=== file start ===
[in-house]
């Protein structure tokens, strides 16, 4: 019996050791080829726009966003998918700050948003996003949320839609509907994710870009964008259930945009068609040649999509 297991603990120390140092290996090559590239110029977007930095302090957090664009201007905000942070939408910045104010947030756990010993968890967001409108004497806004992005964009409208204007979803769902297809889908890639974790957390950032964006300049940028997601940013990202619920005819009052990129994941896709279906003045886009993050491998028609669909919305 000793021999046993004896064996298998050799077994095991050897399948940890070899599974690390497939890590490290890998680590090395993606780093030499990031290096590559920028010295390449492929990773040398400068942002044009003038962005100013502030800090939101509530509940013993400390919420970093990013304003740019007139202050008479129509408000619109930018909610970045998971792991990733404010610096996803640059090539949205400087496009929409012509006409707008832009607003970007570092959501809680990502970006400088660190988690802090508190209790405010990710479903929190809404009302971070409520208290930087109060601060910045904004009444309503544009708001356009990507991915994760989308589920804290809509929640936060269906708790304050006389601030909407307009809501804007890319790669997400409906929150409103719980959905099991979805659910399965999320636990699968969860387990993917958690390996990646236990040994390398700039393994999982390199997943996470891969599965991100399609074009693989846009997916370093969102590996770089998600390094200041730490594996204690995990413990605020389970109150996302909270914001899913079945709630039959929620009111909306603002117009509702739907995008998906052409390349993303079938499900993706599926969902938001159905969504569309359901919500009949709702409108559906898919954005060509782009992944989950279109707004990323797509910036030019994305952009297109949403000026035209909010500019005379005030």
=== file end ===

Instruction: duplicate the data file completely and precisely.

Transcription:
[in-house]
């Protein structure tokens, strides 16, 4: 019996050791080829726009966003998918700050948003996003949320839609509907994710870009964008259930945009068609040649999509 297991603990120390140092290996090559590239110029977007930095302090957090664009201007905000942070939408910045104010947030756990010993968890967001409108004497806004992005964009409208204007979803769902297809889908890639974790957390950032964006300049940028997601940013990202619920005819009052990129994941896709279906003045886009993050491998028609669909919305 000793021999046993004896064996298998050799077994095991050897399948940890070899599974690390497939890590490290890998680590090395993606780093030499990031290096590559920028010295390449492929990773040398400068942002044009003038962005100013502030800090939101509530509940013993400390919420970093990013304003740019007139202050008479129509408000619109930018909610970045998971792991990733404010610096996803640059090539949205400087496009929409012509006409707008832009607003970007570092959501809680990502970006400088660190988690802090508190209790405010990710479903929190809404009302971070409520208290930087109060601060910045904004009444309503544009708001356009990507991915994760989308589920804290809509929640936060269906708790304050006389601030909407307009809501804007890319790669997400409906929150409103719980959905099991979805659910399965999320636990699968969860387990993917958690390996990646236990040994390398700039393994999982390199997943996470891969599965991100399609074009693989846009997916370093969102590996770089998600390094200041730490594996204690995990413990605020389970109150996302909270914001899913079945709630039959929620009111909306603002117009509702739907995008998906052409390349993303079938499900993706599926969902938001159905969504569309359901919500009949709702409108559906898919954005060509782009992944989950279109707004990323797509910036030019994305952009297109949403000026035209909010500019005379005030």